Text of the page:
Breaking Ground Across Continents – at Birmingham Literature Festival


With JJ Bola, Marcia Douglas and Yovanka Paquete Perdigao

Friday 13 October 2017, 19:30-21:00

Studio Theatre, Library of Birmingham,
Centenary Square, Broad Street
Birmingham B1 2DN

Tickets: £10/£8 concessions/Free with Festival Pass – info & tickets here >>


In today’s diverse and multicultural Britain, stories which cross continents are more relevant than ever. From London to the Caribbean via reggae and politics of the gun, to the personal scars inflicted on families by colonial histories which bind Europe to Africa, the themes explored by JJ Bola, Marcia Douglas and Yovanka Paquete Perdigao cross borders in exciting and fascinating ways. Come and enjoy hearing tales which weave comedy with tragedy, music with poetic prose, mysticism with cynicism … but which are always, above all, about the universality of the human spirit.

Part of the Breaking Ground series produced by Speaking Volumes Live Literature Productions

Watch JJ Bola read from his debut novel, No Place to Call Home, filmed at Writers of the World Unite at Waterstones Piccadilly, London, in April 2017. Film by Novel London.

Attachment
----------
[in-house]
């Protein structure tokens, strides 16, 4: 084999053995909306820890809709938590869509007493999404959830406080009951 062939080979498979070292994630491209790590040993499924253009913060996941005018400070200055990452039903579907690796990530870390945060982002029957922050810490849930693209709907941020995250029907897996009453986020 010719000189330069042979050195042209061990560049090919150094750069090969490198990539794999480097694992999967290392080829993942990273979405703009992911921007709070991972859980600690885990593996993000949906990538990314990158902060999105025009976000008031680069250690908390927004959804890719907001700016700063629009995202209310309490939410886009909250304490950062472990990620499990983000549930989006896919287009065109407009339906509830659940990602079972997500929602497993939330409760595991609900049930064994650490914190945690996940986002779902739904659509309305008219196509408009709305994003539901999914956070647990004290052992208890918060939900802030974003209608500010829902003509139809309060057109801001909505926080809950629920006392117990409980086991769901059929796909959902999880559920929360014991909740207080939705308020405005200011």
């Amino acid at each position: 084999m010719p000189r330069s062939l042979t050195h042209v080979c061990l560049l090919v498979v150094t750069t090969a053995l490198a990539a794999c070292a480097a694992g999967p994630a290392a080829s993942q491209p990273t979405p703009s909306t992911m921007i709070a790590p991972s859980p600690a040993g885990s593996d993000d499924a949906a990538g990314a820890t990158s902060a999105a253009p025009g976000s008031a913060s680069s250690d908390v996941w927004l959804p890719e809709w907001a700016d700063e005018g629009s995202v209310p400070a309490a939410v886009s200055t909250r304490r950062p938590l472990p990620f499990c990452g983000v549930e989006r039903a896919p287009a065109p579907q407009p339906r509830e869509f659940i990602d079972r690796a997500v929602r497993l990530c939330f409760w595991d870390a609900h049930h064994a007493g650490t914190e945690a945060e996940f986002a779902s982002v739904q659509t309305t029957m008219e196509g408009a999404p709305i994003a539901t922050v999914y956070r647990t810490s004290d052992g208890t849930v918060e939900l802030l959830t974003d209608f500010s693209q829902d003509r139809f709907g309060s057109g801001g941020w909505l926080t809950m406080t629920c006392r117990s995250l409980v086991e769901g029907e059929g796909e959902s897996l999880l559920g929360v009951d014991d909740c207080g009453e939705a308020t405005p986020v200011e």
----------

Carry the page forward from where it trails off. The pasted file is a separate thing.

JJ Bola is a Kinshasa-born (1986), London-raised writer, poet, educator and workshop facilitator. He performs regularly at shows and festivals and has published two books of poetry. JJ Bola’s work is centred on a narrative of empowerment, humanisation, healing of trauma as well as discovery of self through art, literature and poetry. He believes that the true purpose of art is to expose the reality of this world and how to, most importantly, survive it. His debut novel, No Place To Call Home, is just out, published by OWN IT!.

Marcia Douglas was born in the UK and grew up in Jamaica. She is the author of the novels The Marvellous Equations of the Dread: a Novel in Bass Riddim (2016), Madam Fate (1999) and Notes from a Writer’s Book of Cures and Spells (2005) as well as a collection of poetry, Electricity Comes to Cocoa Bottom (1999). Her work has appeared in journals and anthologies internationally, including Kingston Noir, Jubilation! Poems Celebrating 50 Years of Jamaican Independence and Home: An Imagined Landscape. Her awards include a UK Poetry Book Society Recommendation. In addition to writing, she performs a one-woman show, Natural Herstory, and teaches at the University of Colorado, Boulder.

Yovanka Paquete Perdigao is a Bissau-Guinean writer and editor based in London. Born in Lisbon and raised in Ivory Coast and Senegal, her work is inspired by her experiences as a child refugee. Her poetry has been published in Brittle Paper, her translations in Jalada and her writing in the Guardian. Yovanka’s work was shortlisted for Penguin’s WriteNow competition in 2016 and she is currently working on a historical novel on a Luso-Ghanaian family whose roots trace back to the colonial massacre of Batepá in São Tomé and Príncipe.  When she is not writing, she is translating, editing or managing communications for London’s largest African literary festival, Africa Writes.

Writers above, left to right: Marcia Douglas, Yovanka Paquete Perdigao, JJ Bola